Law & Courts

Senate Confirms Kagan as U.S. Supreme Court Justice

By The Associated Press — August 05, 2010 3 min read

The U.S. Senate on Thursday confirmed Elena Kagan as the 112th justice and fourth woman to serve on the Supreme Court.

The vote was 63-37 for President Barack Obama’s nominee to succeed retired Justice John Paul Stevens. Five Republicans joined all but one Democrat and the Senate’s two independents to support Kagan. In a rarely practiced ritual reserved for the most historic votes, senators sat at their desks and stood to cast their votes with “ayes” and “nays.”

Kagan has extensive experience in education policy, both as dean of Harvard Law School and through work on numerous K-12 issues as a domestic policy aide to President Bill Clinton. Those issues surfaced during her confirmation hearings, as senators asked about memos she had written on education-related documents during her time in the Clinton White House and while she was a law clerk for Supreme Court Justice Thurgood Marshall in the late 1980s. (“Kagan Vows to Shun ‘Political Hat’ on High Court,” July 13, 2010.)

The Kagan papers released by the Clinton Presidential Library in Little Rock, Ark., revealed little about her own views on such issues as education funding, testing, social promotion, and school violence. What was clear from the hundreds of pages of documents, however, was that the White House domestic-policy office, where Kagan worked from 1997 to 1999, was deeply involved in education issues, often coordinating with the U.S. Department of Education. Clinton aides viewed education initiatives—whether ambitious, such as an effort to reauthorize the Elementary and Secondary Education Act, or modest, such as a proposal to promote school uniforms—as something that connected with voters and helped cement the president’s legacy. (“Papers Show Kagan in Loop on Clinton K-12 Policy,” School Law Blog, June 6, 2010.)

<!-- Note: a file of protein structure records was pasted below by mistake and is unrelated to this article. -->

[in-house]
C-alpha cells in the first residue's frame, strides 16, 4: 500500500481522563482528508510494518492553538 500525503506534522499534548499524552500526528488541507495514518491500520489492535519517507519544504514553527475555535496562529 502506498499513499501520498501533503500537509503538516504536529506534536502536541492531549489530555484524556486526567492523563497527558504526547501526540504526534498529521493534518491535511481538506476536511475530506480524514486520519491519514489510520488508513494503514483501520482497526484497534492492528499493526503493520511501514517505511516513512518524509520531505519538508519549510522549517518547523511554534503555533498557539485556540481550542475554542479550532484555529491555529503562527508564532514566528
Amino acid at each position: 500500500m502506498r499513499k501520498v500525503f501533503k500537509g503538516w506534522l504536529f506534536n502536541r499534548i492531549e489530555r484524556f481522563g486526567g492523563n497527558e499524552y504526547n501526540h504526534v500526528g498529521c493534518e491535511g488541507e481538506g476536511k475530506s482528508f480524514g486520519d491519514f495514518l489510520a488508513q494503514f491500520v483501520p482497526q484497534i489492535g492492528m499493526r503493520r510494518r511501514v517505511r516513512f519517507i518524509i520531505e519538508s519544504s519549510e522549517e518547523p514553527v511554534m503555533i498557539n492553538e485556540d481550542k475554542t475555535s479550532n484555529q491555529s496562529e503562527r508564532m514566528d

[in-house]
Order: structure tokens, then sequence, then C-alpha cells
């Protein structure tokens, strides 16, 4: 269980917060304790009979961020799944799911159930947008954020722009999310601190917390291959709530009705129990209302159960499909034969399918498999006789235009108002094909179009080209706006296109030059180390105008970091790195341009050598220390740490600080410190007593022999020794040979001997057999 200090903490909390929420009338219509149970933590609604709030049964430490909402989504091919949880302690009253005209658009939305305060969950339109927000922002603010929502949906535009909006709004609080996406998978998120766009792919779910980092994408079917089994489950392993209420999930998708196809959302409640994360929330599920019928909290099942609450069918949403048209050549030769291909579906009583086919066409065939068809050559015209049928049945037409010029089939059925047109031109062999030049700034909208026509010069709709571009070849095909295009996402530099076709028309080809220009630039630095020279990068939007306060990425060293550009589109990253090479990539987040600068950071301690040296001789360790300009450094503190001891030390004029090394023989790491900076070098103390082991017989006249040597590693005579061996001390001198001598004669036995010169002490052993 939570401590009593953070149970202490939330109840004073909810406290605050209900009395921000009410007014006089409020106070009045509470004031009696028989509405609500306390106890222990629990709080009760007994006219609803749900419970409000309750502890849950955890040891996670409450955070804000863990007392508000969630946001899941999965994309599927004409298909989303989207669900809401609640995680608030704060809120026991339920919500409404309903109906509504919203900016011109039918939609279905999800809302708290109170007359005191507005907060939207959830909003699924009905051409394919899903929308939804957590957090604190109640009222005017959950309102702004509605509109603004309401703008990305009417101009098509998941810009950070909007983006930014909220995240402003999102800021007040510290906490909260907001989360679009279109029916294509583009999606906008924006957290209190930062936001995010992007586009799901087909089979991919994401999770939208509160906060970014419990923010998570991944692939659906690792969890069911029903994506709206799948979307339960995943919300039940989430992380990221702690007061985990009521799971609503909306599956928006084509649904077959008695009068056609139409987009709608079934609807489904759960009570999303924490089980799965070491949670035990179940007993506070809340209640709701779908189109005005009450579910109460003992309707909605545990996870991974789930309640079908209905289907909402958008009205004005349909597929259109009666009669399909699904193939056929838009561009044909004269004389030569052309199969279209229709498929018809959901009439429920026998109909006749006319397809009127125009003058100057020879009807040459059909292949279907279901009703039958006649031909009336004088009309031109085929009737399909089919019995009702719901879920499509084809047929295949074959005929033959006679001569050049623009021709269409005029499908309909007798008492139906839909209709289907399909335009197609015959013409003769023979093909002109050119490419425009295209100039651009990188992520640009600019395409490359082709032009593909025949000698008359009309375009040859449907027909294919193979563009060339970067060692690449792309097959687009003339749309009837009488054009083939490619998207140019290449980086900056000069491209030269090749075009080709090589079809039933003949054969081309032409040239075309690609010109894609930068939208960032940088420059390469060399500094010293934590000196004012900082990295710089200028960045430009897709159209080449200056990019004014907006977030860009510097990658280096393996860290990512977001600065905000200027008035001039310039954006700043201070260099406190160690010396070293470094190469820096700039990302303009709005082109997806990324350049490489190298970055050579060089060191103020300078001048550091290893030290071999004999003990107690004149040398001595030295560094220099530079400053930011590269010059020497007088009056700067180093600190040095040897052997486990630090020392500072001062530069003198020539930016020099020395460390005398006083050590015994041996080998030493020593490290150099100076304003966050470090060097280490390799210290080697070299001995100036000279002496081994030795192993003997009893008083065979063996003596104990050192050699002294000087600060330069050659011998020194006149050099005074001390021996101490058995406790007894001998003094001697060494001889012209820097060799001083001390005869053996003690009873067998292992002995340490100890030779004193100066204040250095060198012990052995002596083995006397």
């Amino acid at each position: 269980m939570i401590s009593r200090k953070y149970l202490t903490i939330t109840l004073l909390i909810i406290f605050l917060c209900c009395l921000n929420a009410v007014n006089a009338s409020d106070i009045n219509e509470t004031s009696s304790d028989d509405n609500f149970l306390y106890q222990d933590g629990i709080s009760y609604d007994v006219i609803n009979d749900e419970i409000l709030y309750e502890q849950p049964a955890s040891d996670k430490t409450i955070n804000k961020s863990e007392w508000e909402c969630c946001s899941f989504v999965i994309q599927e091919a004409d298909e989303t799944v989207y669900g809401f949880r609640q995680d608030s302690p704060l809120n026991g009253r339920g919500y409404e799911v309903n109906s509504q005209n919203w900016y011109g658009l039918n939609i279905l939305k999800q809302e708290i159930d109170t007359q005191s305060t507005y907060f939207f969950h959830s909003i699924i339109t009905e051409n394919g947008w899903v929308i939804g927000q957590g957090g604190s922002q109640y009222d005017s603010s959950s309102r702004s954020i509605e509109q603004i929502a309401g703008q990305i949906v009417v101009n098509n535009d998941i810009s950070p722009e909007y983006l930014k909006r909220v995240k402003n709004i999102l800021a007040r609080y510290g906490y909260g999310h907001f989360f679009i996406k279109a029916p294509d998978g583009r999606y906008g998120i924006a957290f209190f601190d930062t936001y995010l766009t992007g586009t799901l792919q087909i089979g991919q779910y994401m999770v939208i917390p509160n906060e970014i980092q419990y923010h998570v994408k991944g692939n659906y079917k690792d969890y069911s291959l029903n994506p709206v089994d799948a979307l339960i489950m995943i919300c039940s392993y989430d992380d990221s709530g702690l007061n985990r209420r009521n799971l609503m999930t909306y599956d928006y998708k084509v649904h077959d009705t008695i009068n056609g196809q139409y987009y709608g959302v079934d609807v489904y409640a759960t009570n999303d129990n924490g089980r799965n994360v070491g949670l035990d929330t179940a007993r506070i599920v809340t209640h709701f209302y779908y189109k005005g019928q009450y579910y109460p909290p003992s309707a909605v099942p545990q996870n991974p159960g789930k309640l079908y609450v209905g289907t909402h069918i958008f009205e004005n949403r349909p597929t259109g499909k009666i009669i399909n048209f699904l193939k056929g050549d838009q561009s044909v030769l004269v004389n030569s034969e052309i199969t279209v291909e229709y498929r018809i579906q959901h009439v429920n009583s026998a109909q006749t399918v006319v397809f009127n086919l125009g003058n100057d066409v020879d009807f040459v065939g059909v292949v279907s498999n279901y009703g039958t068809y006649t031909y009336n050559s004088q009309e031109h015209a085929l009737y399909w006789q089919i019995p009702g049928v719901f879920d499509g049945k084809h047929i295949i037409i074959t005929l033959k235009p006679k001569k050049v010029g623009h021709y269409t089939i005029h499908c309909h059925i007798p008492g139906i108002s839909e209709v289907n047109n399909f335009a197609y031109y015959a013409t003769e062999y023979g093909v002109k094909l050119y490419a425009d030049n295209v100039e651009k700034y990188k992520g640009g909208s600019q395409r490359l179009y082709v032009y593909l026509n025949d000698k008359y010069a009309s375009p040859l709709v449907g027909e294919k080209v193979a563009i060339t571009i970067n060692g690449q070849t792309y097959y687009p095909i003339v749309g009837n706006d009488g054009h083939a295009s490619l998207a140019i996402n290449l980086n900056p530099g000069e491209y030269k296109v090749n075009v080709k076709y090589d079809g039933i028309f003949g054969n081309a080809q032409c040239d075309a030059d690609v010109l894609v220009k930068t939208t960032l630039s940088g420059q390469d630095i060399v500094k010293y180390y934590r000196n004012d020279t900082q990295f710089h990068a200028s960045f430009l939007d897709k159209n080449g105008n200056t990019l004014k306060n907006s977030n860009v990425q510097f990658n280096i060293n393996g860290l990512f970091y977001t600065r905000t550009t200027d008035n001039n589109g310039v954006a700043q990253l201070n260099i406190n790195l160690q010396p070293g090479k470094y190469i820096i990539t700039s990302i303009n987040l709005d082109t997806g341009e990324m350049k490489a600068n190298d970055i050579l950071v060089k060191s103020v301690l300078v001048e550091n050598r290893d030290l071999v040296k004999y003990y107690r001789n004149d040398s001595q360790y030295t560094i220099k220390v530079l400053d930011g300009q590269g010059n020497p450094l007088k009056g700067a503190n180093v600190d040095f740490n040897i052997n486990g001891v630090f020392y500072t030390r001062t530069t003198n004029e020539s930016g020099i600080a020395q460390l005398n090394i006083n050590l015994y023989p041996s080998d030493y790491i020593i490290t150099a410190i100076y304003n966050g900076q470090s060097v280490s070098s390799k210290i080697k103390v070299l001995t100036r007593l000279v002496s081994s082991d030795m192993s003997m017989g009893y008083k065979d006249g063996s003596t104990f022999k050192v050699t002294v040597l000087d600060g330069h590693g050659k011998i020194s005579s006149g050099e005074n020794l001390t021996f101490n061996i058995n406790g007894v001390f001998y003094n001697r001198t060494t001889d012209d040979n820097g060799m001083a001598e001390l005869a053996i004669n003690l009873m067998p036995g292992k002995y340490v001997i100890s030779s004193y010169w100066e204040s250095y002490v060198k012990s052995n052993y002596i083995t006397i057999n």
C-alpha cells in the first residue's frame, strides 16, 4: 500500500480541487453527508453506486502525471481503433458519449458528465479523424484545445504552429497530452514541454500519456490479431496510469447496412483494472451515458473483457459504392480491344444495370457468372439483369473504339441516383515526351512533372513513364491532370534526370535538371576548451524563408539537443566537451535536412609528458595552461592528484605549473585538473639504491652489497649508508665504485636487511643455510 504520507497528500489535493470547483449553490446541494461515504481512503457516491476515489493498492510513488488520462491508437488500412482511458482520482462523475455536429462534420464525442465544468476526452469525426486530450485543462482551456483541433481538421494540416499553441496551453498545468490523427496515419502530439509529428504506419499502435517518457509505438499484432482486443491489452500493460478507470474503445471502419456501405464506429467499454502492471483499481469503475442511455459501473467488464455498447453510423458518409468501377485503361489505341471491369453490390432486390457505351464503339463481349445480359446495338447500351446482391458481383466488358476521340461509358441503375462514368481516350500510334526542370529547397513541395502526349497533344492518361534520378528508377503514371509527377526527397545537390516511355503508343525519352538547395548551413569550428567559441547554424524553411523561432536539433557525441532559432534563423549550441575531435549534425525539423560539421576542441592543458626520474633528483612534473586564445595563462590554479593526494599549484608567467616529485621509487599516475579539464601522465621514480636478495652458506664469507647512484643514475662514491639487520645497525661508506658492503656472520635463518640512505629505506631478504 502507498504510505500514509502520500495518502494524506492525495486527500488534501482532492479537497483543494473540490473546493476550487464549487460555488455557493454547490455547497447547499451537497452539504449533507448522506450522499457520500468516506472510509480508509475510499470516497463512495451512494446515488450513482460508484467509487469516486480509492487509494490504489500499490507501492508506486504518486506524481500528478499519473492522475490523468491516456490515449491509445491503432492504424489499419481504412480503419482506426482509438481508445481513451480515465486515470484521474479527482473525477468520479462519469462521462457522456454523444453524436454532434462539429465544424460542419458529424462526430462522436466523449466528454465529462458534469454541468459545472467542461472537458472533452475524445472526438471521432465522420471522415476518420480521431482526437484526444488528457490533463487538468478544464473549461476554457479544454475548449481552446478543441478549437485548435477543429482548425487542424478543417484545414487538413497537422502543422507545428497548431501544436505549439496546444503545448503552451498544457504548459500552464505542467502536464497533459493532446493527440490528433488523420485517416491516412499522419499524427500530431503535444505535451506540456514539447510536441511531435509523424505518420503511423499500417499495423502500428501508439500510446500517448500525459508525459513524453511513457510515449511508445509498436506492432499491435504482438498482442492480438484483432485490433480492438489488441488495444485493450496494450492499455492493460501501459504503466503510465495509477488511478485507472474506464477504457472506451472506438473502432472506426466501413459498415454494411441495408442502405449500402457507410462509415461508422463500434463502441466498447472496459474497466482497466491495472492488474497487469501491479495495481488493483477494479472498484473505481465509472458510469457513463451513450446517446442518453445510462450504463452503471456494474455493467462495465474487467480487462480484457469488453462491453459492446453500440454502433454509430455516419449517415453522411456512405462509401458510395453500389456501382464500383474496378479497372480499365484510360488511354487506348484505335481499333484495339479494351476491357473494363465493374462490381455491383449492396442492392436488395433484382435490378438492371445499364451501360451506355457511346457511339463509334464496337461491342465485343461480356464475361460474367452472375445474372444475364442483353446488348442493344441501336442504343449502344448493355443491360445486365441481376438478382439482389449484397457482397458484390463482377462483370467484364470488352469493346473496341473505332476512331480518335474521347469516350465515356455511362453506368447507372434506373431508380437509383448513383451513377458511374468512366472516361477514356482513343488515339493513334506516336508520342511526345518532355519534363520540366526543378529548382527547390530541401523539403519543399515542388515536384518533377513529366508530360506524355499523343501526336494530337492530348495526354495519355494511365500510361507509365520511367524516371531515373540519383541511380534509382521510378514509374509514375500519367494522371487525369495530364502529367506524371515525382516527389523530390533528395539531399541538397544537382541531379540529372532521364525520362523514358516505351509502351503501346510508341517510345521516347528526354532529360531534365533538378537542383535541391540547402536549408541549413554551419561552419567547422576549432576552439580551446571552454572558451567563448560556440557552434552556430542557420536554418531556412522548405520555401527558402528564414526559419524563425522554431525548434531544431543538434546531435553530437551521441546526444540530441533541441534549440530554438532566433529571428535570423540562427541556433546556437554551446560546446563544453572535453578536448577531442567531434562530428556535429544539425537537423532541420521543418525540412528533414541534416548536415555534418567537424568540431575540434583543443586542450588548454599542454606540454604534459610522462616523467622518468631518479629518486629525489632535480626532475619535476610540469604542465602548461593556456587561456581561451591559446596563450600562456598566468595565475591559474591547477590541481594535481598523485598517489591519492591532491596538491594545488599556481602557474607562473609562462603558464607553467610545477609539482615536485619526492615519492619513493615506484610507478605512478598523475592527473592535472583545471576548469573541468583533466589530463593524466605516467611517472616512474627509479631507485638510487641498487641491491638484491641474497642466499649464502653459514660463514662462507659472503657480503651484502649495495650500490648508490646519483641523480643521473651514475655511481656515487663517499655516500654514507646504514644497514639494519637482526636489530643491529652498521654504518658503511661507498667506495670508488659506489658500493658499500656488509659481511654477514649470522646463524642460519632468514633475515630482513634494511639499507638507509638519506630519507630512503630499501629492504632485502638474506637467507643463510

During the confirmation hearings, Sen. Jeff Sessions, R-Ala., also challenged Kagan about her handling of military recruiters while she was dean of Harvard Law School, asking whether she was hostile to recruiters in applying Harvard’s non-discrimination policy.

“I respect, indeed, I revere the military,” Kagan told him. “My father was veteran. ... I always tried to make sure I conveyed my honor to the military. In the short period the recruiters had that access through the veterans organization, recruiting actually went up. But I also felt the need to protect the students meant to be protected by [Harvard’s non-discrimination policy], the gay and lesbian students who might want to join the military.” (“Kagan, Sessions Spar on Harvard Recruiting Issue,” School Law Blog, June 29, 2010.)

Kagan isn’t expected to alter the ideological balance of the court, where Stevens was considered a leader of the liberals. But the two parties clashed over her nomination. Republicans argued that Kagan was a political liberal who would be unable to be impartial. Democrats defended her as a highly qualified legal scholar.